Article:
The Surp Toros (St. Toros) Armenian Church in the Kutahya region of western Turkey has been razed to the ground. Armenians have once again experienced the Turkish state's contempt for the country’s Christian heritage.
The ancient Armenian Church of St. Toros of Kutahya was built in the Middle Ages during the reign of Sultan Murad. Destroyed in 1603, then rebuilt immediately afterwards, the building was considered an important place of Armenian memory.
Tradition report that Turkish women, stricken with diseases, used to go to St. Toros to sit on a miraculous stone which is said to cure certain diseases.
Before 1915, some four thousand Armenians resided in the city of Kutahya and its surroundings. In Kutahya itself, one could count three Armenian churches. After the Genocide, Armenian Christians were down to 65.
Disused, the church became successively a wedding hall and then a cinema. The Turkish authorities seem to have remained indifferent to repeated calls from the Armenian community for its restoration, and its use as a cultural center.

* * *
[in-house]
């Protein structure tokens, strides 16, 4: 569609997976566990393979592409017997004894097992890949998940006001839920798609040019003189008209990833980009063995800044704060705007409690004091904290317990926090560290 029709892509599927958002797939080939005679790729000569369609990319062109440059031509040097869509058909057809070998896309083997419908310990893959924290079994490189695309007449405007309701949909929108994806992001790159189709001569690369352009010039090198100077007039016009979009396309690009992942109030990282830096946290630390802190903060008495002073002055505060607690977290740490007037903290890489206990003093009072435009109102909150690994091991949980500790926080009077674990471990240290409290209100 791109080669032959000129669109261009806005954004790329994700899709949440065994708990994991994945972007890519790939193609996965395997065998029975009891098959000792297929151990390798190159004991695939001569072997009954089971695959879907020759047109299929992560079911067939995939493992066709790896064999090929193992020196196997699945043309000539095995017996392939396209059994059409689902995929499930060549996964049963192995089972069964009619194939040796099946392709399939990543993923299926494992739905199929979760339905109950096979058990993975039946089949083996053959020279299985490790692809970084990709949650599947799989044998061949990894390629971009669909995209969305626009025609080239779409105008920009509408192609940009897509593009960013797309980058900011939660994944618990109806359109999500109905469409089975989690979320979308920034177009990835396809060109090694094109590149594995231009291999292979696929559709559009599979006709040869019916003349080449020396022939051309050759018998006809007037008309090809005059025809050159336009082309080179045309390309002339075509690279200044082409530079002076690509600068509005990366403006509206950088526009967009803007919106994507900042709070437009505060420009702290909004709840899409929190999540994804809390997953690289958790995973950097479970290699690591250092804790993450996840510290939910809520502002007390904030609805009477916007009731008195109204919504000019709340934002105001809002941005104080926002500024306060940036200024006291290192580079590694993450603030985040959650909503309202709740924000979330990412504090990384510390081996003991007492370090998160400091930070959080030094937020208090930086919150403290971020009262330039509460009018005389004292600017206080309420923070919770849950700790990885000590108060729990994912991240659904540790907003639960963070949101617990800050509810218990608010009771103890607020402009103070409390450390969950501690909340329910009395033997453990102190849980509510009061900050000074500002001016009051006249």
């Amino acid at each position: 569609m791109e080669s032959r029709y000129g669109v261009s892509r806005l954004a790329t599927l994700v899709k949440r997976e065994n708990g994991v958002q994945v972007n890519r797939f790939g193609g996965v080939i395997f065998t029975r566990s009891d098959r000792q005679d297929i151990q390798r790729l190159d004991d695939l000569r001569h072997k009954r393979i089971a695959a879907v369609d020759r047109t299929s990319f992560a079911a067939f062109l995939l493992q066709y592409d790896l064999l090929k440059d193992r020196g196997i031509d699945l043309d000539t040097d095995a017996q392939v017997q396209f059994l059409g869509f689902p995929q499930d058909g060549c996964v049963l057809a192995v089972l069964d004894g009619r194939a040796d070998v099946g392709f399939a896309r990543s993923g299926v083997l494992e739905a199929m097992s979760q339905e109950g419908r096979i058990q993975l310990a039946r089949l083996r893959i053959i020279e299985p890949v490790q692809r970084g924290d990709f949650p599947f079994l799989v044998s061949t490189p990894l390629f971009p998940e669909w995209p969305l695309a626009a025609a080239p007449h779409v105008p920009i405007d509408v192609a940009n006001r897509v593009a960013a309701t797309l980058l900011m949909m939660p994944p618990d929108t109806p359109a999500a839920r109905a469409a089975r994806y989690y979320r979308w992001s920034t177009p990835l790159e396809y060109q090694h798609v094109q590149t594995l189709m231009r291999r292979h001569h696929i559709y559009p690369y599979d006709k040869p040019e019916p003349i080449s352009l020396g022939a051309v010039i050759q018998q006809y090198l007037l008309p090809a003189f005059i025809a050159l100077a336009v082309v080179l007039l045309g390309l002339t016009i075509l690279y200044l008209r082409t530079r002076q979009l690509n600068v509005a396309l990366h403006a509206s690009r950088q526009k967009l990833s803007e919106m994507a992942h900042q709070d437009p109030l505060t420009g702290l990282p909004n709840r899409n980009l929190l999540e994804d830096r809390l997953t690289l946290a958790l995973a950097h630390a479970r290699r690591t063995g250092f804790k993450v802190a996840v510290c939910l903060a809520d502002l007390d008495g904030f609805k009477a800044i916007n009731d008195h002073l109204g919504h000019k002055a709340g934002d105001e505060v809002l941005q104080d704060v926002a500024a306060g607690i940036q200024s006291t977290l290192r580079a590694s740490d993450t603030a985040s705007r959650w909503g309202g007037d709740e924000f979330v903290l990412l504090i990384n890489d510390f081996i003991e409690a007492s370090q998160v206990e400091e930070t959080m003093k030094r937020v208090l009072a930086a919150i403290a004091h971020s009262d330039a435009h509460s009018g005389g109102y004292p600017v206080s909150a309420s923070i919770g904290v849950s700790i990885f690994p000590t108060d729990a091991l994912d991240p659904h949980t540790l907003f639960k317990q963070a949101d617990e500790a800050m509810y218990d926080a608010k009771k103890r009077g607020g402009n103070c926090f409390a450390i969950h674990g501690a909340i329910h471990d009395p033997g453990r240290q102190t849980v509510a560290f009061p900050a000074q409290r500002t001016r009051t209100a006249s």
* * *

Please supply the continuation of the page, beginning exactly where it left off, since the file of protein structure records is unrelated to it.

Recently, St. Toros was bought by an individual who decided to raze it: yet the Council for the Protection of Cultural Property of Kutahya had ruled that the church should be preserved from demolition.
A photograph published by the Turkish news agency Bianet on January 27, 2021, shows that nothing remains of the 17th-century building.
MP Diyarbakir Garo Paylan, member of the (pro-Kurdish) People’s Democratic Party, called for an investigation into the handling of the case, proposing that the church be rebuilt in its place of origin.
Between 1915 and 1923, around one and a half million Armenian Christians were systematically wiped out by the Ottoman Empire, representing nearly 77% of the Armenian population at that time.